What to do After an Auto Accident
Long Beach Car Accident Attorney
A large part of Southern California is developed with millions of people driving on the busy roads and highways at any given moment. The National Highway Traffic Safety Administration (NHTSA) reports that in 2011, 32,367 people died in auto accidents and another 2.22 million more people were injured in motor vehicle crashes. Most people in Southern California will be involved in at least one auto accident within their lifetime, and many people will be involved in multiple crashes in their life. Since your chances of being involved in at least one auto accident are relatively high, it's important to learn about what you should and should not do after an accident, and how to conduct yourself should you be involved in a crash.
Being involved in an auto accident is time consuming and stressful, it can make you have to take the entire day off work (or longer) and without an attorney it can involve a lot of haggling with insurance companies. Even the most cautious and considerate drivers can be involved in an auto accident; therefore, it's important to remember the following steps:
Be Prepared Ahead of Time – Make sure you have a disposable camera, a digital camera or a cell phone with picture taking capabilities to document the accident. It's also a good idea to keep a set of cones, warning triangles or even emergency flares in your trunk to help alert traffic. Also make sure you have a notepad and pen to take down the other driver's information.
Right After the Accident – The first priority is to check for injuries and make sure everyone is safe. If someone is injured, call 911 right away. If the accident was minor and your vehicle is in a dangerous location where it can cause other accidents, move the vehicle out of traffic and into a safe location, generally by the side of the road. Activate your vehicle's hazard lights, and set up any cones, warning triangles or flares for safety. Call the police, even if the car accident was minor so you can file an accident report.
Don't Admit Guilt – Whatever you do, do not admit guilt to anyone. Even if you think you are at fault, you could be wrong and admitting guilt to the other driver or the police can cause problems later on when you're trying to get the other driver's insurance company to cover damages. When talking to the other drivers, the police, or the insurance company, stick to the facts and never say you were at fault.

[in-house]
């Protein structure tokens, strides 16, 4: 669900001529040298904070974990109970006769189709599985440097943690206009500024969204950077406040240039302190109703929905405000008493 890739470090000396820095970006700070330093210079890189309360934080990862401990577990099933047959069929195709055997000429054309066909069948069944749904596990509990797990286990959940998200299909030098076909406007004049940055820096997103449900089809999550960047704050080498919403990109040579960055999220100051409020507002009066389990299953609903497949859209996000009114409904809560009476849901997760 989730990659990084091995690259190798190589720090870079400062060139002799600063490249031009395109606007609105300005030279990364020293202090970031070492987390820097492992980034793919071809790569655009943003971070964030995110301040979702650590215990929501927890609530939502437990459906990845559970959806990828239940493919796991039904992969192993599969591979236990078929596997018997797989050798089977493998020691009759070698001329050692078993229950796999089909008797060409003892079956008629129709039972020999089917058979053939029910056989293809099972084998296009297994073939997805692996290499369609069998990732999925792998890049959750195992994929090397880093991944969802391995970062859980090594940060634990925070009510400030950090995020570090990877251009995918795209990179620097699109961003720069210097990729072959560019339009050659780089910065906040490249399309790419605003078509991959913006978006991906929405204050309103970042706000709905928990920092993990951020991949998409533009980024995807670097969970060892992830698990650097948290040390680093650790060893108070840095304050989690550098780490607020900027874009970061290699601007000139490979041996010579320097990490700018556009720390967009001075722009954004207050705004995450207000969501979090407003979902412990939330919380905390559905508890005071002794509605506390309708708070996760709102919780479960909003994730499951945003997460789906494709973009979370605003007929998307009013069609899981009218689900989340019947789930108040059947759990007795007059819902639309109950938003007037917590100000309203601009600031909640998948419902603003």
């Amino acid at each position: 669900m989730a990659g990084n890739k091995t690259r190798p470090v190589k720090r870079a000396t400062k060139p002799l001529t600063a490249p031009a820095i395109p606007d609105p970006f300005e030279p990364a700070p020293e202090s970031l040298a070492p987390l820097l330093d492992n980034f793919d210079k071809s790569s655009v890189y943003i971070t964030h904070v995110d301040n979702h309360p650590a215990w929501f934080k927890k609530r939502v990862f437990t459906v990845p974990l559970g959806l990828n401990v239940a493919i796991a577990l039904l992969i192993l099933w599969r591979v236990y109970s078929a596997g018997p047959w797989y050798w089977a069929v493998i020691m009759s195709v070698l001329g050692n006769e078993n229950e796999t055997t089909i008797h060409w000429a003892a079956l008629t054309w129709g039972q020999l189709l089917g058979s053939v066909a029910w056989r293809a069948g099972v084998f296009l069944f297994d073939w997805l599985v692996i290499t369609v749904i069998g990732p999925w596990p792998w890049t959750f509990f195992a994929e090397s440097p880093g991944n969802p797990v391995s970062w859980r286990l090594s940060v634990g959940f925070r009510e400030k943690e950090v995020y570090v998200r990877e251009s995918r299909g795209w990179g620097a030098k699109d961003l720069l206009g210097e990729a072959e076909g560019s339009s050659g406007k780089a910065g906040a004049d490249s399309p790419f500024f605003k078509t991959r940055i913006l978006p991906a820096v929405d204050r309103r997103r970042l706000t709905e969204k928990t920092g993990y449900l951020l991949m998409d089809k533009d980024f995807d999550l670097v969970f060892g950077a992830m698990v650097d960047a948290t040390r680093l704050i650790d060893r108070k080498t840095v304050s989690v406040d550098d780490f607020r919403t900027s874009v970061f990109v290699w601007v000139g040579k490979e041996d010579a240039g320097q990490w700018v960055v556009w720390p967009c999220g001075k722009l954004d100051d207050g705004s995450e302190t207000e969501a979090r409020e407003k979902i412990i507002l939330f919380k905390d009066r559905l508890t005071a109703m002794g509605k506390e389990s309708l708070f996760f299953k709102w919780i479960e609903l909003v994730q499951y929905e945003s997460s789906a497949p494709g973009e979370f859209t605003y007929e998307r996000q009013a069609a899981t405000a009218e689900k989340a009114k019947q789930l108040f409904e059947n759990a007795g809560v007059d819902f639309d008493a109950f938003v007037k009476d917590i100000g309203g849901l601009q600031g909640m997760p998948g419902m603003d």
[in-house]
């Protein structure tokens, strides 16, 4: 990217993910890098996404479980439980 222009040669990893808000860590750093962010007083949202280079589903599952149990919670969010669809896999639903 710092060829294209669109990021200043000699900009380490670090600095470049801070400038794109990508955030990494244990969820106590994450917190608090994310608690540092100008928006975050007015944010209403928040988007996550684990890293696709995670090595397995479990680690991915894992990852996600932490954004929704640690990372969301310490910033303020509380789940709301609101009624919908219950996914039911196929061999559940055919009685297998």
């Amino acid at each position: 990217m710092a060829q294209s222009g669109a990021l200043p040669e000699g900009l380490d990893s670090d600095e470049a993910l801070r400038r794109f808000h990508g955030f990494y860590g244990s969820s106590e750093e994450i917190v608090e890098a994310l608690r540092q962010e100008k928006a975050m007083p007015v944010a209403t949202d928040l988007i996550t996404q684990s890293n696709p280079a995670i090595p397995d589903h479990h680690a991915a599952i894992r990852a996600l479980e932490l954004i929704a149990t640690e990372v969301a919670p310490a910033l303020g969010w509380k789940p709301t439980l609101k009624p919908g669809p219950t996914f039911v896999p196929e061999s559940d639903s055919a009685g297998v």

Document the Scene – Providing your injuries are minor, take your cell phone and begin documenting the scene. Take pictures of where the cars landed, any skid marks, the property damage to each vehicle, the road, weather and traffic conditions and any other factor that may have contributed to the accident. Make notes about the accident, your observations and obtain the phone numbers of any witnesses to the accident.
Exchange Information – If your injuries aren't severe, be sure to exchange information with the other driver. Such information should include: driver's license numbers, insurance information, contact information including name, address, phone number and email address, and license plate numbers.
File an Accident Report – Make sure you file an accident report; these are generally available at your local police station or at the Department of Motor Vehicles website. When you have a police report, it helps insurance companies expedite the claims process.
Notifying the Insurance Companies – It's important that you notify your insurance carrier right away after an accident. Even though it's the other driver's responsibility to notify their insurance company about the accident, it's not a bad idea for you to contact them too. Often times motorists who cause accidents are reluctant to report them; this is why it's so important to collect the insurance information from the at-fault driver at the scene of the accident.
You should go ahead and inform the other driver's insurer about the accident and disclose your property damage and your injuries. Remember to relay only the facts of the accident, even if you believe the other driver is at fault. The police will determine who is at fault and the insurer will make a determination of fault based on the recommendation made by the police, not by the commentary made by the drivers involved. Even though you don't feel the accident was your fault, you should contact your own insurance company right away. This establishes that you made an honest and good-faith attempt to report the accident and this can help you out if the other driver's insurance carrier denies liability for the accident.
Contact the Law Office of Leonard Matsuk!
After you have done the above steps, the next thing for you to do is contact a Long Beach car accident lawyer from the Law Office of Leonard Matsuk. Our lead attorney Leonard Matsuk not only has over 30 years of experience; he is AV® Preeminent™ rated by Martindale-Hubbell®, a highly respected attorney rating service, with the AV® rating being the highest rating given; he is included in California's selection of Super Lawyers®, which is limited to 5% of California attorneys; and he is rated "Excellent" by Avvo.com. Our top priority is helping you obtain maximum compensation for all of your economic and non-economic losses; to file a claim for compensation,
contact our firm today!